the grass IS greener

umbrella burgers
the gentle side of el niño–having to grill under a beach umbrella

We’ve lived in California almost two years now, but we haven’t been here long enough to separate legit weather concerns from TV weatherman hype. In Houston, every storm system in the Gulf presented the opportunity for SEVERE WEATHER graphics and ominous music, even if said storm posed no threat to the area. So I wasn’t sure what to think about reports of a pending “super el niño.” The local newscast is refreshingly down-home and lacking in hyperbole, but still.

Well, el niño is here, and it’s on track to be one of the strongest on record (records only going back about 50 years). There have already been massive mudslides in southern California and a huge rockslide closed the entrance to Yosemite a few days ago. A boulder fell on a car in Big Sur last week, and there was even an earthquake four miles north of Big Sur early this morning. (Okay, not sure that’s related to el niño, but it’s the first time there’s been a quake close enough for us to feel it–though we didn’t since we were sleeping.)

asdf
before the recent rains, this yard was half dirt, half thinning grass–now it’s grass and clover, with a little trail Dali made to the corner of the yard so she can bark at people walking down the street

The main impact on us so far is rain cramping our outdoors style and greening our yard. For the latter, I’m very grateful. So are the dogs. The former issue kind of blows, but we did enjoy some brilliantly clear days in Big Sur before the rain arrived.

it's rare to see
we’re talking REALLY CLEAR days
traffic
bringing shitloads of traffic

It hasn’t been foggy here in what seems like months. We vacillate between clear blue and soggy gray. I really miss the fog. It’s mystical. One cool thing: the waves accompanying the storms have been big and loud, easy to hear from our front porch at night. Maybe I need to shift my mindset from taking beautiful pictures on hikes to taking interesting pictures of weather and waves since that’s what we have more of right now.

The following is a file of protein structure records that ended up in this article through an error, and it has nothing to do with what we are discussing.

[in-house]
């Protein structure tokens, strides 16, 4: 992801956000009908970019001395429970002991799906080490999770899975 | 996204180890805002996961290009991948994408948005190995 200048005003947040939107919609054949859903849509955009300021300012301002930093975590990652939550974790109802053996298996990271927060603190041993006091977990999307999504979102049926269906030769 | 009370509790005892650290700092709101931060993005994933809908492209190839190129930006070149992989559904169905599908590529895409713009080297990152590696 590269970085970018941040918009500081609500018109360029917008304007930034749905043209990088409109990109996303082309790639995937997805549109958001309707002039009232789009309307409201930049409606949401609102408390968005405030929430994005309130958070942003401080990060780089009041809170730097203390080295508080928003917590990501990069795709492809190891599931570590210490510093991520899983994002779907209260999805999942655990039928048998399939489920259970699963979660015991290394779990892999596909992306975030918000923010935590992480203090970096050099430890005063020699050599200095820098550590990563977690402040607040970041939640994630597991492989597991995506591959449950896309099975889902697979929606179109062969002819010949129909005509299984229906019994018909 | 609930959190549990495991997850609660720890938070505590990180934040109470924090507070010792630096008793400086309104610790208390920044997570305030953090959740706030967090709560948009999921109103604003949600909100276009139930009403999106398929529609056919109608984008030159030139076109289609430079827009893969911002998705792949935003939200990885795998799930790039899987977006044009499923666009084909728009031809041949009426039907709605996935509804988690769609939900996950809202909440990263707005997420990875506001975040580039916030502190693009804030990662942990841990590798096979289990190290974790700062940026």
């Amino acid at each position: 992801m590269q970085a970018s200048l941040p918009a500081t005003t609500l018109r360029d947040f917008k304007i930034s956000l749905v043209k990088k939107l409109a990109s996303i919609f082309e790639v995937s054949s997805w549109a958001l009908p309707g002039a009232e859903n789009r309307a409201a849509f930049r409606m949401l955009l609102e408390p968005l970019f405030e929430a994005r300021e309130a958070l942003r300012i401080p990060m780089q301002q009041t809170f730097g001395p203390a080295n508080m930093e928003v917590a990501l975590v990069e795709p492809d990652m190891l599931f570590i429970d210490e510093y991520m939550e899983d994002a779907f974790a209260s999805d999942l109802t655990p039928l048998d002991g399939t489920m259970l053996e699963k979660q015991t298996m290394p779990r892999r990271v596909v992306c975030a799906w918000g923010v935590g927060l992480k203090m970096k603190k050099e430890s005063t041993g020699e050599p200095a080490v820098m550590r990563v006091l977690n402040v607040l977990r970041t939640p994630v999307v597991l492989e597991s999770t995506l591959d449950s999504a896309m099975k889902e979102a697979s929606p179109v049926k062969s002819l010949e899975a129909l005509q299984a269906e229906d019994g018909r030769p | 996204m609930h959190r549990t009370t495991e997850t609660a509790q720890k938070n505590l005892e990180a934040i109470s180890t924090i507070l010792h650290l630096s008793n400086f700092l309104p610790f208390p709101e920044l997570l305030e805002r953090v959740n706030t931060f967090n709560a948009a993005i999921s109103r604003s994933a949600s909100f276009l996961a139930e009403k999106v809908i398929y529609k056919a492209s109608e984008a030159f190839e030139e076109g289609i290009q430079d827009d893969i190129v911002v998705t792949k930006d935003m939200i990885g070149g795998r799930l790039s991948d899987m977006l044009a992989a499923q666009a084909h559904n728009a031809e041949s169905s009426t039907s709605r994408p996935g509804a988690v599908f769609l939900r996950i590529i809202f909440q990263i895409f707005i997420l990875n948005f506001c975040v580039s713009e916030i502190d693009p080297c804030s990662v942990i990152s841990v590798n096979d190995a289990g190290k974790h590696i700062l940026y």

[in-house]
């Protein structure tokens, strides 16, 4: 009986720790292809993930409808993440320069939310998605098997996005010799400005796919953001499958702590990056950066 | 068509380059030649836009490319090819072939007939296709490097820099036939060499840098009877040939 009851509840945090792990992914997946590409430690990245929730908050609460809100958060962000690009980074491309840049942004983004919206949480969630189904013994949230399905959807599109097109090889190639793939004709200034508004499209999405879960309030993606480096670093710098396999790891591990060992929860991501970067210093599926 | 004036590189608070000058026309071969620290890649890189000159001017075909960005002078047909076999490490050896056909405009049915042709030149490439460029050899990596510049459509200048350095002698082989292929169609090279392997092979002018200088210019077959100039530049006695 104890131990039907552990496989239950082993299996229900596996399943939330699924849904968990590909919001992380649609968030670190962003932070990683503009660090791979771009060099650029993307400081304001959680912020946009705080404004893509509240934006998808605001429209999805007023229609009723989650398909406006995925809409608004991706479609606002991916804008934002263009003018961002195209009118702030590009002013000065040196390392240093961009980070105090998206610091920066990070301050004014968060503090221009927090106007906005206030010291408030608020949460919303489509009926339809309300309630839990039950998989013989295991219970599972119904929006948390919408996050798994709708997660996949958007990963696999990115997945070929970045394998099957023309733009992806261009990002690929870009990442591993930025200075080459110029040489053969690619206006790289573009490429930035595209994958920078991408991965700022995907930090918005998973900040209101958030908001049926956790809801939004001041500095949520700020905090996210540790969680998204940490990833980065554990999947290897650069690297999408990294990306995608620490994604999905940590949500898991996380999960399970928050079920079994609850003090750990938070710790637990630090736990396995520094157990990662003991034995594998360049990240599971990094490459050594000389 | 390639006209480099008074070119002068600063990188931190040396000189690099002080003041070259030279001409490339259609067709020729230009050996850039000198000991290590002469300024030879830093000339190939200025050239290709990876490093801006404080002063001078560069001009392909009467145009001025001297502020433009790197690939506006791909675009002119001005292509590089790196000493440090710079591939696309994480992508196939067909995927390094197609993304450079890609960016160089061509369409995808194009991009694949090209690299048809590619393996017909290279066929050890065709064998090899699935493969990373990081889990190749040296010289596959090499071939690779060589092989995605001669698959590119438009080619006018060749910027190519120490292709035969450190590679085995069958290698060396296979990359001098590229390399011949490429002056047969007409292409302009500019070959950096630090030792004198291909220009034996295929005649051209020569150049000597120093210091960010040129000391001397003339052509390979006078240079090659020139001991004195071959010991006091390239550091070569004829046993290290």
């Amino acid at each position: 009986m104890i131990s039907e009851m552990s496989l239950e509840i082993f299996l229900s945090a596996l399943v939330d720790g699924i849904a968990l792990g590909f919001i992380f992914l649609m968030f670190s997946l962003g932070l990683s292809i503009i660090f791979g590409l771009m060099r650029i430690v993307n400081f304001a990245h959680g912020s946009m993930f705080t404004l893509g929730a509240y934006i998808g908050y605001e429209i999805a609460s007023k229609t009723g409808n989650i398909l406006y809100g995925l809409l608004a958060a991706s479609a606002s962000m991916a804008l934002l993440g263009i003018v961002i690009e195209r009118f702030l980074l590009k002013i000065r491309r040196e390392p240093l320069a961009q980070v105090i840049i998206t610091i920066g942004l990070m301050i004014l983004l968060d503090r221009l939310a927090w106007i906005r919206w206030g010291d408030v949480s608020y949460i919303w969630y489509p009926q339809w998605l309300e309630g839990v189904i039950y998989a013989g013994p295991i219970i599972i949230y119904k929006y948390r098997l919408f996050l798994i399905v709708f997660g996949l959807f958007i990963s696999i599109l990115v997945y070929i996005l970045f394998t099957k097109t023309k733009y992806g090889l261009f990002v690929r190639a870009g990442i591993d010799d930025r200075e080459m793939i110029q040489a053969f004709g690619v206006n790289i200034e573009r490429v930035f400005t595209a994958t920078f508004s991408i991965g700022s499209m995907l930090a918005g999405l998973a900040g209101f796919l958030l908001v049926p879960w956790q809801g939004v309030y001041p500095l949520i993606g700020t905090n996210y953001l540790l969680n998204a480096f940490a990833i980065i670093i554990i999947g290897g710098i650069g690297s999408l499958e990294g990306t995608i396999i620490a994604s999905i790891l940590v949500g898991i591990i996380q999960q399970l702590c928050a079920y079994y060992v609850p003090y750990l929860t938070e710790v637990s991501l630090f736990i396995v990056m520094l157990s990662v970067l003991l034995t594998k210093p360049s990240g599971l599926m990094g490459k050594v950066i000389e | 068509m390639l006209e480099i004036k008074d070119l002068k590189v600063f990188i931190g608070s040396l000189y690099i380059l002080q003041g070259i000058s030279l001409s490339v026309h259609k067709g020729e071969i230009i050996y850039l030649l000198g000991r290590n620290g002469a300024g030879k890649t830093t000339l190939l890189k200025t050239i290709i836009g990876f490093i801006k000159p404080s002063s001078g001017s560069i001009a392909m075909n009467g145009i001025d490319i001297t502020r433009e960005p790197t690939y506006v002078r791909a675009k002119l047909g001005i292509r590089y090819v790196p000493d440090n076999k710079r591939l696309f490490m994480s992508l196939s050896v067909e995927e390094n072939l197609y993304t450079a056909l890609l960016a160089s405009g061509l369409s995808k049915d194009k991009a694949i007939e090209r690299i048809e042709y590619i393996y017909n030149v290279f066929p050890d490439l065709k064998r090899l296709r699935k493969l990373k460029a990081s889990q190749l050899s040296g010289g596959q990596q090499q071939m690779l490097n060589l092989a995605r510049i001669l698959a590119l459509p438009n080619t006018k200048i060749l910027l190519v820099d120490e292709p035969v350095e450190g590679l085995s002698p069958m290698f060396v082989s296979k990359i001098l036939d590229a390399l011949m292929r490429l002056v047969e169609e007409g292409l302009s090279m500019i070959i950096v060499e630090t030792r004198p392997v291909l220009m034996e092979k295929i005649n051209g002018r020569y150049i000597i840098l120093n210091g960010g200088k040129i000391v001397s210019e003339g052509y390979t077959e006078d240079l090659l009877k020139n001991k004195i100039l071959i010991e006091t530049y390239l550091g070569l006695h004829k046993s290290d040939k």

Oh, and I saw a whale today. First sighting of 2016. Dig it.

 

the view from here

 

christmas tree reflectionMorning breaks on Christmas Eve. December 24. Just like last year.

James and the dogs are still sleeping. The only sounds are the clicking of my keyboard, our whirring refrigerator and seabirds passing overhead. I might also be slurping my coffee a little since no one’s within earshot.

Our weather, cold and rainy, reminds me of winters past in Houston (though today, Houston is expected to reach 80 degrees). El Niño has arrived in central California, and the rain comes often. The brown, crunchy land has turned green again, a contented sigh of oxygen coming from the earth. It’s soothing to look at the thick grass and clover covering our yard, and the dogs are enjoying a soft carpet underfoot on which to make their morning deposits.

At night, the ocean is loud. We can hear the waves pounding rocks at the shore. The sound makes me want to run down the hill to the coast, camera in hand, but I never do. Too cold. Too dark. Too drunk.

James and I are off for 11 days, today through January 3. A vacation in the place where we’d travel on vacation if we still lived in Houston. Assuming the rain stays away, we’ll do some hiking in Big Sur. Maybe drive up to San Francisco. Work in the yard, removing the beautiful clover that threatens to overtake our drought-tolerant plants. Read books. Watch TV. Try new restaurants. Go for drives. Take naps. A bit of soul rejuvenation at the end of the year.

Tomorrow is Christmas, our first without family. We knew the dark side of the bargain when we made this move. It sometimes means not being there when you want to be. It often means not being there when you want to be. But our people are a phone call away, and the gifts we’ve exchanged are a tangible connection. And I’m coming home for a visit in less than three months. Time moves so fast now, three months will feel more like three weeks.

The dude abides, and so do I.

However and whatever you’re celebrating as we close out 2015, cheers friend.

 

going home

Most things about this move have been wonderful. The one major black fly in my chardonnay is being so far away from my peeps. So a week ago, I went home to visit my family. James stayed here and held down the fort (that being the dogs, since we’re incapable of putting them in a GD kennel for a few days). I didn’t make it to Houston on this trip, but I still managed to eat queso four times (not kidding).